One of the main concerns in any juvenile case is to keep the minor out of juvenile hall and keep the charges off the minor's permanent record. The principle of Juvenile Court is to rehabilitate the minor in an effort to allow for personal growth and legal responsibility, ultimately resulting in a young man or woman that can be a productive member of society. Unfortunately, the notion of rehabilitating minors has been lost in the midst of tougher laws aimed at those under 16 years of age, allowing more and more children to have permanent criminal records for the rest of their lives and to remain incarcerated for longer than ever.
While the crimes and laws are generally the same for minors in juvenile court as they are for adults in the criminal justice system, minors are provided fewer rights and fewer protections, all under the umbrella of rehabilitation. The problem is more and more young people are spending more time in juvenile hall or jail, missing out on family life, education, and just being kids.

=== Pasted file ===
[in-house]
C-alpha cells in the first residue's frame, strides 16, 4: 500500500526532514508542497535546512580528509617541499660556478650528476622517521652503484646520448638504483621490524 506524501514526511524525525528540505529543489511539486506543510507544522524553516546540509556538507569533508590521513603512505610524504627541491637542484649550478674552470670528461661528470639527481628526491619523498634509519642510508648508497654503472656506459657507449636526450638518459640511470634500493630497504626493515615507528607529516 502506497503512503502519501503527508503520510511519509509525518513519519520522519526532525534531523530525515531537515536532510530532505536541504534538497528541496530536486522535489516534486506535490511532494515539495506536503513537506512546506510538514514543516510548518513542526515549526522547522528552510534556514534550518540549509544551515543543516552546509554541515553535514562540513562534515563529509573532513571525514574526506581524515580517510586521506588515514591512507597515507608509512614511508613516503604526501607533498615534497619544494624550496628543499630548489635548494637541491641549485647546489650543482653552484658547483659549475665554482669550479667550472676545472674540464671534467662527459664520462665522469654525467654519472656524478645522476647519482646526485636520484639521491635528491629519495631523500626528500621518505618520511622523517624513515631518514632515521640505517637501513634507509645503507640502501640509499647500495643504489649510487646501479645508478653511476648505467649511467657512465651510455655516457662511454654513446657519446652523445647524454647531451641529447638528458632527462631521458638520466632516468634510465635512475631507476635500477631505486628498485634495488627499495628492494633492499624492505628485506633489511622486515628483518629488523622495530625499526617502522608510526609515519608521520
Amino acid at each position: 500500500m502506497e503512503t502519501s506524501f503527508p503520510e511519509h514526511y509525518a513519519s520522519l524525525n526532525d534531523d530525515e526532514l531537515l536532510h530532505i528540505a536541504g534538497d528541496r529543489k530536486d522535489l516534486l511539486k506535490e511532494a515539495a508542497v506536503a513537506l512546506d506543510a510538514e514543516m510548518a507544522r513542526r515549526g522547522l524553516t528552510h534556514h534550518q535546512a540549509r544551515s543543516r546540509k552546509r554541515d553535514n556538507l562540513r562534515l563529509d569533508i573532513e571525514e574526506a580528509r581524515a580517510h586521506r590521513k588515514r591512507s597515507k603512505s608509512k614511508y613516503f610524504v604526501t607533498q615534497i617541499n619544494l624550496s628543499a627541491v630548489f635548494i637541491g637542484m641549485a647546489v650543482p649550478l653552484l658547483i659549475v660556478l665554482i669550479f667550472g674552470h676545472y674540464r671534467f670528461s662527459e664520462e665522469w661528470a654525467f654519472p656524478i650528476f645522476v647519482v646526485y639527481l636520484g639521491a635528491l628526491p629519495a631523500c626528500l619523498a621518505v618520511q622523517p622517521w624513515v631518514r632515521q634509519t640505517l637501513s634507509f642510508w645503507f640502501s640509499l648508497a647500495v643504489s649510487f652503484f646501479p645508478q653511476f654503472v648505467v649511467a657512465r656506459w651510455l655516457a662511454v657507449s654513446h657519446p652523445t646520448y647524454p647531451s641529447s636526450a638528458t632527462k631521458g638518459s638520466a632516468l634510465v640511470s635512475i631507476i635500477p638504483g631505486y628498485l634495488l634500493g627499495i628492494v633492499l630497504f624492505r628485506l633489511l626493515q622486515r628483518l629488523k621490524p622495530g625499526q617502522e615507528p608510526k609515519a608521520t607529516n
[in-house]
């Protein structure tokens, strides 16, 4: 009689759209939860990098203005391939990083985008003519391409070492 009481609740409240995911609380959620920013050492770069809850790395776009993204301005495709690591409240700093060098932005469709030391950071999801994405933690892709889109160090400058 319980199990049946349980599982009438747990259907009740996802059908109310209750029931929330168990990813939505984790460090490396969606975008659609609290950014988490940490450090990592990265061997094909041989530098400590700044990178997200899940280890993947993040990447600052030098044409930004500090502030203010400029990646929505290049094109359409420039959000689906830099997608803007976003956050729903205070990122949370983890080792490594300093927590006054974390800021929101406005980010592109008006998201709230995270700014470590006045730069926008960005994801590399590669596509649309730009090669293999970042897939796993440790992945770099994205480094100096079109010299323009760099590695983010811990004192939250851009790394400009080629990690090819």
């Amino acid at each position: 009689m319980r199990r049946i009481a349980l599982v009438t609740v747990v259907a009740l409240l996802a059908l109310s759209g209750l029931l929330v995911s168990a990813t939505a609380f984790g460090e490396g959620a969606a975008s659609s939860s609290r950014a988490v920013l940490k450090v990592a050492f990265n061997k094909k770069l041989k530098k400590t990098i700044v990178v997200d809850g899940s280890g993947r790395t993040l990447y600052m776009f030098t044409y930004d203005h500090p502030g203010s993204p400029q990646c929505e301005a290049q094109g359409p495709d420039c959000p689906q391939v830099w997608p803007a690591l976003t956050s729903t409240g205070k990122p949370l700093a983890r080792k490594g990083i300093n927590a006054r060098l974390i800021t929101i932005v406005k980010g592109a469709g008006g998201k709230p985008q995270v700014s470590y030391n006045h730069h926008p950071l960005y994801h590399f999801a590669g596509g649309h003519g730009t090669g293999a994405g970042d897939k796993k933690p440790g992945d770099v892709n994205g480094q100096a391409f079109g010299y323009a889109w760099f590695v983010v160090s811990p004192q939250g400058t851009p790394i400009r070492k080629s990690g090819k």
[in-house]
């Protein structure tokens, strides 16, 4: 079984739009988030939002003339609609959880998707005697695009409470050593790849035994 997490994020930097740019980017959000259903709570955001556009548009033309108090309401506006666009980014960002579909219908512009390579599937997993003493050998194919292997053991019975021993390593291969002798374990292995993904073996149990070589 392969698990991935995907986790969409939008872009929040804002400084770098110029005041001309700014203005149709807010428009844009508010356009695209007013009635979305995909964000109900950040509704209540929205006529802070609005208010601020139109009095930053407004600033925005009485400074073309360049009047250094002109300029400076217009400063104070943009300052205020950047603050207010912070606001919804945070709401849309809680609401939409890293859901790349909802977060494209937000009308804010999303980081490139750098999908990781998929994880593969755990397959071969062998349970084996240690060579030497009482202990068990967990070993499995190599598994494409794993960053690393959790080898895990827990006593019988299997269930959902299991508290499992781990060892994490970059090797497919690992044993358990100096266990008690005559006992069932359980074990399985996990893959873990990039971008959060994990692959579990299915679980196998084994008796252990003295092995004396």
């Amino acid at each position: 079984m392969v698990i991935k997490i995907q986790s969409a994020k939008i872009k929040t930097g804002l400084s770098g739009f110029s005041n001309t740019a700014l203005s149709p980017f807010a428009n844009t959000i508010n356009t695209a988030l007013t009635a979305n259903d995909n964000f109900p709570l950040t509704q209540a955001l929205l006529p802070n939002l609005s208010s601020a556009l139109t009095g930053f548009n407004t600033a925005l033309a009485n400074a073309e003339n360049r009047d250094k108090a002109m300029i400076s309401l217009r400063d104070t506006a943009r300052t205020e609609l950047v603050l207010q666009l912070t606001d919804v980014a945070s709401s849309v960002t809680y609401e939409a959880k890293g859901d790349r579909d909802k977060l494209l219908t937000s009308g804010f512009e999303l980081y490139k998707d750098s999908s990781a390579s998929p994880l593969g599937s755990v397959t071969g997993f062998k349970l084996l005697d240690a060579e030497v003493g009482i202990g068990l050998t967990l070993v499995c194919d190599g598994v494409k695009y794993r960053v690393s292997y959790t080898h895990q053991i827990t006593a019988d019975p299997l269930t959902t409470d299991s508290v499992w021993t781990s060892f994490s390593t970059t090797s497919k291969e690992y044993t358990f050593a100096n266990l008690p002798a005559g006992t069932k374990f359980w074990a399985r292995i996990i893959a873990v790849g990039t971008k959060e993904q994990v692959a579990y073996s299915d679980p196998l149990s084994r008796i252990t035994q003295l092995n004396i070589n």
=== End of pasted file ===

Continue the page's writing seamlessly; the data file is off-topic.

Another risk is the district attorney prosecuting a minor as an adult, subjecting the minor to full punishment and penalty under the law that an adult would have. If the charges are extremely serious, the juvenile's case is elevated, where a minor is tried in the adult criminal justice system.
If you are under 17 years of age and have been detained or arrested, you may be treated as a Juvenile in the criminal justice system. Generally several laws and procedures differ in juvenile court as opposed to the adult system.
Basics of the Texas Criminal Justice System